Leadership and confidence are two key intangibles that have a major effect on human behavior. Our nation is in desperate need of both right now.
From the beginning of time, despite how independent we may feel, we look for signs or signals before responding to situations. When the signals aren’t clear it causes confusion. When people are confused they act irrationally, and irrational activity causes misinformation and results in a serious lack of comfort or confidence. Without confidence, humans, like most species, figuratively put our collective heads into the sand and wait for an “all clear” signal.
The last few weeks we’ve seen and witnessed what happens in our society when we do not have strong, focused leadership that we can trust to guide us from a dangerous situation. Our political leaders continue to point fingers, the stock market is all over the board, we continue to get mixed signals through the media and their talking heads and the result is when in doubt we go into primal protection mode to defend against the fear of the unknown.
Consider for a minute Christopher Columbus and his quest to sail out into the ocean, believed to be flat by most people at the time, in search of better route to the east by going west. Not only did he have to convince King Ferdinand and Queen Isabella of Spain to finance his plan, he had to convince those folks sailing on the Nina, Pinta and Santa Maria he knew what he was doing and where they were going. For his own purposes he shielded them from the truth regarding how far they had ventured and continued to demonstrate confidence and leadership, thereby avoiding a mutiny which would have caused not only failure but reinforced the common day belief that no such route existed. Despite the simple fact that up until his death he believed he had discovered a new route to Asia, what we know today is he had discovered the continent of America.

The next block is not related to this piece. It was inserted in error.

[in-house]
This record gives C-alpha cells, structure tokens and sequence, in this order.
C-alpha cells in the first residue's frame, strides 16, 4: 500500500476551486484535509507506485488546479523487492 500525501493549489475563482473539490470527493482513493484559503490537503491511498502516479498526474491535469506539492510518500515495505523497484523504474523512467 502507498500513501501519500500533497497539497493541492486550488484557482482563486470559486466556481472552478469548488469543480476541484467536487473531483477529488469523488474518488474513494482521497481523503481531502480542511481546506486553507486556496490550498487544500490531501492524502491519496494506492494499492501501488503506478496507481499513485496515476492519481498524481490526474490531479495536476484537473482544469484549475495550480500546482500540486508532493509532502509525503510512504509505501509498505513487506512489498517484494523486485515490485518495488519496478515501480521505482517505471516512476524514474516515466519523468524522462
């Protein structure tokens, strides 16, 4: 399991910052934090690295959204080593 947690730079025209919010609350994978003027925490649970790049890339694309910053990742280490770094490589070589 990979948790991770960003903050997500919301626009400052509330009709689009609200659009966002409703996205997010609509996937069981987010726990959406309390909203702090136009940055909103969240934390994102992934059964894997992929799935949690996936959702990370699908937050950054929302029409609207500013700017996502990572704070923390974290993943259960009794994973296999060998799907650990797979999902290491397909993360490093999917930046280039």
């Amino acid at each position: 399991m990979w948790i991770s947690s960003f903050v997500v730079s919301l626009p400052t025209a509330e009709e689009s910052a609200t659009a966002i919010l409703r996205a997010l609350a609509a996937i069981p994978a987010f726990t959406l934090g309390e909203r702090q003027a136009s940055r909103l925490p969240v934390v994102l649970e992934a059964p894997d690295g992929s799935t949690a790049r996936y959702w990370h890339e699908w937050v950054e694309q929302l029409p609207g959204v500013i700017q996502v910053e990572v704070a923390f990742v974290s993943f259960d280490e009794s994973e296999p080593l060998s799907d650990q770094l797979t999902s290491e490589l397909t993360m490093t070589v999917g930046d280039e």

The bottom line was not that his belief was completely incorrect; the point I’m trying to make is that without taking risk and without confident belief in your actions, we fail to grow and without growth, our human nature is to stagnate.
We need leaders with vision who look fearlessly into the future and command our attention. The bigger the vision the greater the attention the person commands. It aalso goes without saying the larger the stage the larger the audience, so goes the risk versus the reward. Not every leader achieves his intended goal, such as Columbus, and not every leader will lead people in the right moral direction, such as Hitler, but that doesn’t mean that we should not gravitate to follow a leader, it only means that we need to wisely agree that his intent is a belief we share.
President Obama won the 2008 election and became our leader on the premise that he would bring about change and fix the issues that were affecting the country. The optimism that people felt upon his inauguration has worn thin, the issues have grown deeper and his leadership now appears in jeopardy. As the country and world waits for a new signal of optimism to capture our attention, we have to consider our own role in this continuing drama of life.
Are we leaders in our small circle? Do we encourage optimism and risk or are we more apt to let others lead and then point the finger of blame when the goal is not reached?
We all long for better days but we must remember each of us plays an important role in our families, local communities and even on larger stages. Leaders with vision and confidence don’t just happen. They are nurtured from small opportunities that begin at a young age and continue to grow in an environment that encourages and supports reaching new goals and taking risks.
Let’s make sure that in this time of uncertainty we don’t neglect or discourage our youth into thinking the United States isn’t full of opportunity and that their future looks every bit as promising as the one we were given. Challenges will always arise throughout the ages, and leaders must step up to accept the challenges despite the degree of difficulty, for in their failure they provide the motivation and opportunity for a new vision to capture our attention and provide the confidence we all need in our lives.
Dan Alexander is publisher and owner of Denton Publications. He may be reached at firstname.lastname@example.org.